Broadly defined, Humanitarian Geophysics focuses on applying the principles of geophysics to improve the lives of disadvantaged communities and the natural environments in which they live.
Over the past 10+ years, individuals working with organizations such as Geoscientists Without Borders (GWB) have been undertaking a number of humanitarian geophysics projects around the world on a wide range of humanitarian topics, including access to groundwater, understanding local seismic hazard, and remediation of abandoned mine sites.
During 2017-18, CSM Geophysics undertook two important initiatives in the area of Humanitarian Geophysics. First, in collaboration with the Engineering, Design & Society Division, which houses CSM’s successful Humanitarian Engineering program, the Geophysics Department developed a MSc degree in Humanitarian Engineering and Science: Geophysics. This new program is the first MSc Geophysics program in the U.S. to specifically train students for the roles that geophysicists will play in working with a wide variety of stakeholders to develop novel solutions to important geoscience-related challenges faced by human society. Graduates from the program will be well equipped for employment in all levels of government, non-government organizations, industry or continuing on with research training in a related PhD program.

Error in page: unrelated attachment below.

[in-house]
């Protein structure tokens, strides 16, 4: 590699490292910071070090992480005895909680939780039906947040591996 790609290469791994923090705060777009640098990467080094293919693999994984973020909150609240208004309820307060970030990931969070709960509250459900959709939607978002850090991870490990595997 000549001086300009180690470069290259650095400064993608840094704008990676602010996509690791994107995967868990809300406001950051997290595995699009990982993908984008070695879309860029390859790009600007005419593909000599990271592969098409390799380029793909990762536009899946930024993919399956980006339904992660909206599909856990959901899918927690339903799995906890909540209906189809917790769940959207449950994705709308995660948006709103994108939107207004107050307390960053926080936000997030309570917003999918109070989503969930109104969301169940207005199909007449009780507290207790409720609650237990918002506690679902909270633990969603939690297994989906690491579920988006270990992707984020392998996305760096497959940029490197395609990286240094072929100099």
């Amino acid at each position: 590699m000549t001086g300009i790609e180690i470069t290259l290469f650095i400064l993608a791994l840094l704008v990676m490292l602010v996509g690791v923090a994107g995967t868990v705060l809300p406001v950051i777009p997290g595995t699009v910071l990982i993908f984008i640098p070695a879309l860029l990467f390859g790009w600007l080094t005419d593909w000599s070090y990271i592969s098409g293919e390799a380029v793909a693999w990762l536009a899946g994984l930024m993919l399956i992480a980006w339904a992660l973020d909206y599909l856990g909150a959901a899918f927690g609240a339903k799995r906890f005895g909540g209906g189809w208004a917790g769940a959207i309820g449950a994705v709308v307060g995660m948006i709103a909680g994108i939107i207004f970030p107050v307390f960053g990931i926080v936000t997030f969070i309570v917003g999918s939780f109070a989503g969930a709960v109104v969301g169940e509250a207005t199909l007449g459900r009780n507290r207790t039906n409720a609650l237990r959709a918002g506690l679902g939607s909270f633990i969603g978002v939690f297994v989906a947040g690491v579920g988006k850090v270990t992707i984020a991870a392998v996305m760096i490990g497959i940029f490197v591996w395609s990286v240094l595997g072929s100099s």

To help kickstart the program, four CSM Geophysics Faculty (Shragge, Krahenbuhl, Bradford and Swidinsky) recently were awarded a GWB grant for a two-year Humanitarian Geophysics project entitled “Low-cost Geophysical Instrumentation for Groundwater Management in West Africa”. This grant will see a number of CSM Geophysics Faculty, MSc and undergraduate students working on developing, testing and validating low-cost geophysical hardware and software (largely based on Raspberry Pi technology) intended for permanent use in hydrogeophysical investigations in Benin and throughout West Africa. The project also involves running annual hydrogeophysics and instrumentation workshop at University d’Abomey-Calavi (Benin) for a network of West African geoscientists, who are interested in developing the skill set and geoscience network for locating new sources of groundwater in an era of increasing scarcity.